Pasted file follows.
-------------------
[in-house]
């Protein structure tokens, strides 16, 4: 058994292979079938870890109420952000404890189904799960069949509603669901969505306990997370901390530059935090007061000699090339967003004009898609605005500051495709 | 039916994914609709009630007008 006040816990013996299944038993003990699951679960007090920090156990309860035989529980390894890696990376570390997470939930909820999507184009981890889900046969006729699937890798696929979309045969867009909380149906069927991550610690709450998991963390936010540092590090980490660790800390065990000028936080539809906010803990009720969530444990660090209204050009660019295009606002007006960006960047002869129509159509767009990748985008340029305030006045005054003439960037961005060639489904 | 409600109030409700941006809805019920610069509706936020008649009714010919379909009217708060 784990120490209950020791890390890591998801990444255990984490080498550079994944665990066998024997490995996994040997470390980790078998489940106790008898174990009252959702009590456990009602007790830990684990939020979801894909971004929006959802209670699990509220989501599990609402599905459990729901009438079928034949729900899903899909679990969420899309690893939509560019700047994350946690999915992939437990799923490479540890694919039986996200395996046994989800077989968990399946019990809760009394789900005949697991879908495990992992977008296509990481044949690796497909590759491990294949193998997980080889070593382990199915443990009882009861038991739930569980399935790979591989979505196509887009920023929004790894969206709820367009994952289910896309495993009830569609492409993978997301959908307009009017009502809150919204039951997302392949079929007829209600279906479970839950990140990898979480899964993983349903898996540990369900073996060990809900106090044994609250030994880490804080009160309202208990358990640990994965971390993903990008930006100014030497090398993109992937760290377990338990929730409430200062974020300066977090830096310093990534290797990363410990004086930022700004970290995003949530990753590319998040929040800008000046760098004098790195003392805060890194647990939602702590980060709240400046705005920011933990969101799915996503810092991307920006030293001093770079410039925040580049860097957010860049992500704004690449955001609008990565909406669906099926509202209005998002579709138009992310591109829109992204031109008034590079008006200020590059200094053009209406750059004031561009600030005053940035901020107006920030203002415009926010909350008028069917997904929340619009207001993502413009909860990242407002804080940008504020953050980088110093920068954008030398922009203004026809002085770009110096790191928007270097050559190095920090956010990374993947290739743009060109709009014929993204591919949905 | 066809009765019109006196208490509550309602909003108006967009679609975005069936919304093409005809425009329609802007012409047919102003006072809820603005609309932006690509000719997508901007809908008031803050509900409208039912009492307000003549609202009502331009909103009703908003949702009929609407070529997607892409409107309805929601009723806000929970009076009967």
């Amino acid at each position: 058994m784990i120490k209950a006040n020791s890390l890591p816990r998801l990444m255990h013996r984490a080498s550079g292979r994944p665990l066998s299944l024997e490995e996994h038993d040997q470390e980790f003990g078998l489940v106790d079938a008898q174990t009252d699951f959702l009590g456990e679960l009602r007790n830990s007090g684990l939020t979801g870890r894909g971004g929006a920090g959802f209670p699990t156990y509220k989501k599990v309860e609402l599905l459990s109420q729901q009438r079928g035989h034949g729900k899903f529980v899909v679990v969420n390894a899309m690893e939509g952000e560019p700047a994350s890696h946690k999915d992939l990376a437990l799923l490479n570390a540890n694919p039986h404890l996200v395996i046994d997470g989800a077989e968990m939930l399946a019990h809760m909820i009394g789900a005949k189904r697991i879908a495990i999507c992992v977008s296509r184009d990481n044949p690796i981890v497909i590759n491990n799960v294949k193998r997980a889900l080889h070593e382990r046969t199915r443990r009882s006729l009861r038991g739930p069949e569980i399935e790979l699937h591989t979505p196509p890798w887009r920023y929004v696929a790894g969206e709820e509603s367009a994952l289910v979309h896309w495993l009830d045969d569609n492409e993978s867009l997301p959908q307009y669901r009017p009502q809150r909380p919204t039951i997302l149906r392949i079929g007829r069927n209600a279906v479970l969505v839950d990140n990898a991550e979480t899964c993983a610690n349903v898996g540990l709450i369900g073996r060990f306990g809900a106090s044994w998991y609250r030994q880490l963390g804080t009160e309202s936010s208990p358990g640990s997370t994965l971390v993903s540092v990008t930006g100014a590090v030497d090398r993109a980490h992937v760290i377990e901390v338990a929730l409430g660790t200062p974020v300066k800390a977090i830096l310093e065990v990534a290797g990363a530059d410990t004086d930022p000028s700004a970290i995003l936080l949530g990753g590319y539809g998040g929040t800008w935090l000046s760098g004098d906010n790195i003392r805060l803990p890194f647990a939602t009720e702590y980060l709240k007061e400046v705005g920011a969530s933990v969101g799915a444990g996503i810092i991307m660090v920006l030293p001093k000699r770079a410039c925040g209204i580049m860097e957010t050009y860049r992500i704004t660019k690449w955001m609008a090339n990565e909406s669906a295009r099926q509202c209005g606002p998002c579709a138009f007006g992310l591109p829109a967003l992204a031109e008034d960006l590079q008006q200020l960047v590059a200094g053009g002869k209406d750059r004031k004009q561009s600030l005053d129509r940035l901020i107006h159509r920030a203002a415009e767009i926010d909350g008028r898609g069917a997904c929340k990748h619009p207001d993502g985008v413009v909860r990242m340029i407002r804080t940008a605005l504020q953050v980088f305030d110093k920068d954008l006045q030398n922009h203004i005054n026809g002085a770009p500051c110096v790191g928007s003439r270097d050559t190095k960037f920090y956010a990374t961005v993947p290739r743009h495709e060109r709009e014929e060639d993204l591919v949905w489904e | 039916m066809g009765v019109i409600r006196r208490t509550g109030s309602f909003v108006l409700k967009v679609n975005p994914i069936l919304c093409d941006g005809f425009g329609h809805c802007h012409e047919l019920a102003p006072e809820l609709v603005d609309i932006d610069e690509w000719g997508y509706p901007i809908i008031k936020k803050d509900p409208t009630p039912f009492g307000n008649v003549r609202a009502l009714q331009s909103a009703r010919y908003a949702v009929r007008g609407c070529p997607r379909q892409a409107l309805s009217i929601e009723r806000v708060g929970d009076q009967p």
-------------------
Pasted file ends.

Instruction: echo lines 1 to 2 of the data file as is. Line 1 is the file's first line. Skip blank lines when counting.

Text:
[in-house]
């Protein structure tokens, strides 16, 4: 058994292979079938870890109420952000404890189904799960069949509603669901969505306990997370901390530059935090007061000699090339967003004009898609605005500051495709 | 039916994914609709009630007008 006040816990013996299944038993003990699951679960007090920090156990309860035989529980390894890696990376570390997470939930909820999507184009981890889900046969006729699937890798696929979309045969867009909380149906069927991550610690709450998991963390936010540092590090980490660790800390065990000028936080539809906010803990009720969530444990660090209204050009660019295009606002007006960006960047002869129509159509767009990748985008340029305030006045005054003439960037961005060639489904 | 409600109030409700941006809805019920610069509706936020008649009714010919379909009217708060 784990120490209950020791890390890591998801990444255990984490080498550079994944665990066998024997490995996994040997470390980790078998489940106790008898174990009252959702009590456990009602007790830990684990939020979801894909971004929006959802209670699990509220989501599990609402599905459990729901009438079928034949729900899903899909679990969420899309690893939509560019700047994350946690999915992939437990799923490479540890694919039986996200395996046994989800077989968990399946019990809760009394789900005949697991879908495990992992977008296509990481044949690796497909590759491990294949193998997980080889070593382990199915443990009882009861038991739930569980399935790979591989979505196509887009920023929004790894969206709820367009994952289910896309495993009830569609492409993978997301959908307009009017009502809150919204039951997302392949079929007829209600279906479970839950990140990898979480899964993983349903898996540990369900073996060990809900106090044994609250030994880490804080009160309202208990358990640990994965971390993903990008930006100014030497090398993109992937760290377990338990929730409430200062974020300066977090830096310093990534290797990363410990004086930022700004970290995003949530990753590319998040929040800008000046760098004098790195003392805060890194647990939602702590980060709240400046705005920011933990969101799915996503810092991307920006030293001093770079410039925040580049860097957010860049992500704004690449955001609008990565909406669906099926509202209005998002579709138009992310591109829109992204031109008034590079008006200020590059200094053009209406750059004031561009600030005053940035901020107006920030203002415009926010909350008028069917997904929340619009207001993502413009909860990242407002804080940008504020953050980088110093920068954008030398922009203004026809002085770009110096790191928007270097050559190095920090956010990374993947290739743009060109709009014929993204591919949905 | 066809009765019109006196208490509550309602909003108006967009679609975005069936919304093409005809425009329609802007012409047919102003006072809820603005609309932006690509000719997508901007809908008031803050509900409208039912009492307000003549609202009502331009909103009703908003949702009929609407070529997607892409409107309805929601009723806000929970009076009967």